NHS staff are to be offered physiotherapy, counselling and Zumba classes as part of a drive to cut absence rates.
Simon Stevens, NHS England's chief executive, will say creating healthy workplaces is "no longer a nice-to-have, it's a must-do".
He will use a speech to announce a raft of measures aimed at cutting the NHS bill for staff sickness, which stands at £2.4 billion a year.
The drive, backed by £5 million of funding, will target 1.3 million workers and includes an occupational health service for GPs suffering from burnout and stress.
Speaking at the NHS Innovation Expo conference in Manchester, Mr Stevens will say NHS organisations must serve healthier food, promote exercise, reduce stress and provide regular health checks.
The checks will focus on mental health and musculoskeletal problems - the two biggest causes of sickness absence across the NHS.
Mr Stevens will say: "NHS staff have some of the most critical but demanding jobs in the country. When it comes to supporting the health of our own workforce, frankly the NHS needs to put its own house in order.
"At a time when arguably the biggest operational challenge facing hospitals is converting overspends on temporary agency staff into attractive flexible permanent posts, creating healthy and supportive workplaces is no longer a nice-to-have, it's a must-do.
"And at a time when the pressures on GPs have never been greater, we need to extend the local practitioner health programmes that have been shown to help GPs stay healthy and get back to work when sick.
"Equally, it's time for PFI (private finance initiative) contractors and catering firms to 'smell the coffee' - ditch junk food from hospitals and serve up affordable and healthy options instead."
Staff will be able to undergo regular NHS health checks at work to make them more accessible, while workers will have access to physiotherapy, mental health talking therapies, help to stop smoking and weight-loss services.
Healthy food options will be promoted in all restaurants, cafes and vending machines following meetings between NHS England and catering contractors.
Catering firms will be urged to publish nutritional information and keep to "appropriate" portion sizes.
Organisations will establish and promote exercise programmes, such as local yoga or Zumba classes, team sports and discounts on buying bikes for cycling to work.
The push will be led by a director at board level in each organisation, with training for managers to support staff.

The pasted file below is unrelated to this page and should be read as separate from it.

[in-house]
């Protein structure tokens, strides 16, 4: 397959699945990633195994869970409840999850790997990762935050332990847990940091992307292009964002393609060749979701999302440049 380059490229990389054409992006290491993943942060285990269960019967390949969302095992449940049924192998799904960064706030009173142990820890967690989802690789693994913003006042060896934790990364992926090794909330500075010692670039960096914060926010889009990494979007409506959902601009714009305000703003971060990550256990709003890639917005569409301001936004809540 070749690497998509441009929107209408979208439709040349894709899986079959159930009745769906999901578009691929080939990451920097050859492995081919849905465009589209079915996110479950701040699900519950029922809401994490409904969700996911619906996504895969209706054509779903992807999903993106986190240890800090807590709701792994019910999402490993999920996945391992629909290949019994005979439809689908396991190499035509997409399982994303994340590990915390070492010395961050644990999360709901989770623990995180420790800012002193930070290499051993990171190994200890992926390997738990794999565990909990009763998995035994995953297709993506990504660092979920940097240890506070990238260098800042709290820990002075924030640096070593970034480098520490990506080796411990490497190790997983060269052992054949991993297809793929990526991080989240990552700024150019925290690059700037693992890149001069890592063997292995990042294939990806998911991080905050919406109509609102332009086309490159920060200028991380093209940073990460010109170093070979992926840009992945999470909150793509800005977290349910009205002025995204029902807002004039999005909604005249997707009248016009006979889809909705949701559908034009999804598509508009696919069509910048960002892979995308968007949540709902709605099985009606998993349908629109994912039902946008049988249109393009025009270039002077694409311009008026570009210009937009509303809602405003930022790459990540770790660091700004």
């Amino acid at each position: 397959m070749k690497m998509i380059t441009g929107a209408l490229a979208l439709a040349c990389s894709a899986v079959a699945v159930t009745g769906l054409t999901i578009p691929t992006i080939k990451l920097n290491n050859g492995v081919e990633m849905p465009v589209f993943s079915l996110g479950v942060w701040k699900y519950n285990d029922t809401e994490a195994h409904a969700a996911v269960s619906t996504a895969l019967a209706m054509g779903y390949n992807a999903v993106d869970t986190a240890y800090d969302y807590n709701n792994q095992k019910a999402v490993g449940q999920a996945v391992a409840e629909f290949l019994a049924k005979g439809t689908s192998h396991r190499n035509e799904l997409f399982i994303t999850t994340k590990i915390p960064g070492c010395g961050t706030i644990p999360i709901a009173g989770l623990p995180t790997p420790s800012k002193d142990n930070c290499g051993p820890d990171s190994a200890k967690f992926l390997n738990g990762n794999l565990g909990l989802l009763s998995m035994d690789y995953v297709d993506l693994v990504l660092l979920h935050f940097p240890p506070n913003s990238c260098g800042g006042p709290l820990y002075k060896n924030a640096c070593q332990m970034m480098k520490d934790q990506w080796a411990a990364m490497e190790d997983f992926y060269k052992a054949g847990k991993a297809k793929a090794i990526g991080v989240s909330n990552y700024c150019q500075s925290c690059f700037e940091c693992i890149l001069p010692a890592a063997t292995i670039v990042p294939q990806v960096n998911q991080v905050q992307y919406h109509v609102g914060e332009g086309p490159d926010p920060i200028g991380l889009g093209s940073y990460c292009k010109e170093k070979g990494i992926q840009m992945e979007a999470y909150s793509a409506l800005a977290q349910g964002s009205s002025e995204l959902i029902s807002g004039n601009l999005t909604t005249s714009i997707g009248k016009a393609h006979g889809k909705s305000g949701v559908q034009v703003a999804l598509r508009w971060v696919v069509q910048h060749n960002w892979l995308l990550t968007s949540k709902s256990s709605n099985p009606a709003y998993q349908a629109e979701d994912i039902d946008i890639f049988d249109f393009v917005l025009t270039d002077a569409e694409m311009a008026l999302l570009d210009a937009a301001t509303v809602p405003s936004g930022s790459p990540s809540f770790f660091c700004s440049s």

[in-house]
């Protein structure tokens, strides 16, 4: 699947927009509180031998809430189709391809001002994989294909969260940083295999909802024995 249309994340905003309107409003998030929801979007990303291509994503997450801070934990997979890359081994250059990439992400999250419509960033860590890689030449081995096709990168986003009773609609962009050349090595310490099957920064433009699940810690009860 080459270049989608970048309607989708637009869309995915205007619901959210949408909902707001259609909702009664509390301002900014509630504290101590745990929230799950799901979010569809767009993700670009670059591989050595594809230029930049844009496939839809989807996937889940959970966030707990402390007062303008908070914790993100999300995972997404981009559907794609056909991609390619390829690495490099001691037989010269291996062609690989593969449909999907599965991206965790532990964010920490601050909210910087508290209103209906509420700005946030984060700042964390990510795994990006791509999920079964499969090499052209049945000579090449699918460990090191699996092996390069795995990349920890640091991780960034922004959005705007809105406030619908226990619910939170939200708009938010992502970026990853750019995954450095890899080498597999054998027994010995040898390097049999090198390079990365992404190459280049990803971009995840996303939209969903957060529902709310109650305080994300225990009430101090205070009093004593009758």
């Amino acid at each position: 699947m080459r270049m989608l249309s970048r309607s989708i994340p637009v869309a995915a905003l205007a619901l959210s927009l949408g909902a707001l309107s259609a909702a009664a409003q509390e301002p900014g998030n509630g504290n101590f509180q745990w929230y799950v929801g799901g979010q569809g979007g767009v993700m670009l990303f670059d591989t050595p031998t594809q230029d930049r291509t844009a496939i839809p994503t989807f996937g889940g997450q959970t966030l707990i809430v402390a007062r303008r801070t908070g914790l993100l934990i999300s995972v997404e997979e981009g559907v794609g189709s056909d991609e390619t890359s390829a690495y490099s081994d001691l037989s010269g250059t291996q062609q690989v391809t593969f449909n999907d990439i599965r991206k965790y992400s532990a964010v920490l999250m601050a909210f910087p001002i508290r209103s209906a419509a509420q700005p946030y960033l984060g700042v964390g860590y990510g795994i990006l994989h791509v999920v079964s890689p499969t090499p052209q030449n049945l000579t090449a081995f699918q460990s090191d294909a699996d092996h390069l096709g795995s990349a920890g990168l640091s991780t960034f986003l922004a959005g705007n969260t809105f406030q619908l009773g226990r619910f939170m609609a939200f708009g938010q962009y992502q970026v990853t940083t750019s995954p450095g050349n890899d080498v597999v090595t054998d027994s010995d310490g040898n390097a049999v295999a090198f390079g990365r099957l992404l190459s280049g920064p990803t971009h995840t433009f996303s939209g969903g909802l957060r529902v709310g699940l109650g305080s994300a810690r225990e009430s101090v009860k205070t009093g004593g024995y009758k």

There will also be an increased focus on creating "a positive working environment" to tackle bullying and discrimination.
In a bid to retain GPs, who often cite stress as a reason for leaving the NHS, specialist services will be developed from next year.
These will build on regional programmes, such as the London Practitioner Health Programme, which has treated more than 1,600 doctors with addiction and mental health problems.
Mr Stevens will use his speech to quote from a 2009 review by Dr Steve Boorman, which found that staff ill-health and absence is linked to an increased risk of unsafe care, worse experiences for patients and poorer outcomes.
Christina McAnea, Unison's head of health and chairwoman of the NHS Social Partnership Forum, said: "The health and well-being of NHS staff at work has a direct impact on patients and this initiative rightly starts recognising that.
"Addressing physical and mental health issues is important and a step in the right direction as it will help tackle some of the major causes of stress at work.
"NHS staff experience some of the highest levels of stress and violence in the country and this can no longer be tolerated."
Duncan Selbie, chief executive of Public Health England, said: "The positive steps the NHS is taking to systematically improve the health and wellbeing of its workforce, including better access to occupational health, encouraging more physical activity and healthier food options, will have trickle-down benefits for the health and wellbeing of the wider population.
"The money saved on reducing staff sickness can be spent on services for the public and the healthier habits picked up by public sector employees can be passed on to the people they serve."
Dr Maureen Baker, chairwoman of the Royal College of GPs, said: "Fatigue, stress and eventually burnout among family doctors is increasing, to the detriment of their own health, and this could have a devastating impact on the care that our patients receive.
"Better access for GPs to occupational health services is a positive step forward - one that the college has called for - and one that we will be pleased to work with NHS England and others to develop as a priority.
"It truly is a case of healthier doctors providing safer patient care and being better for patients."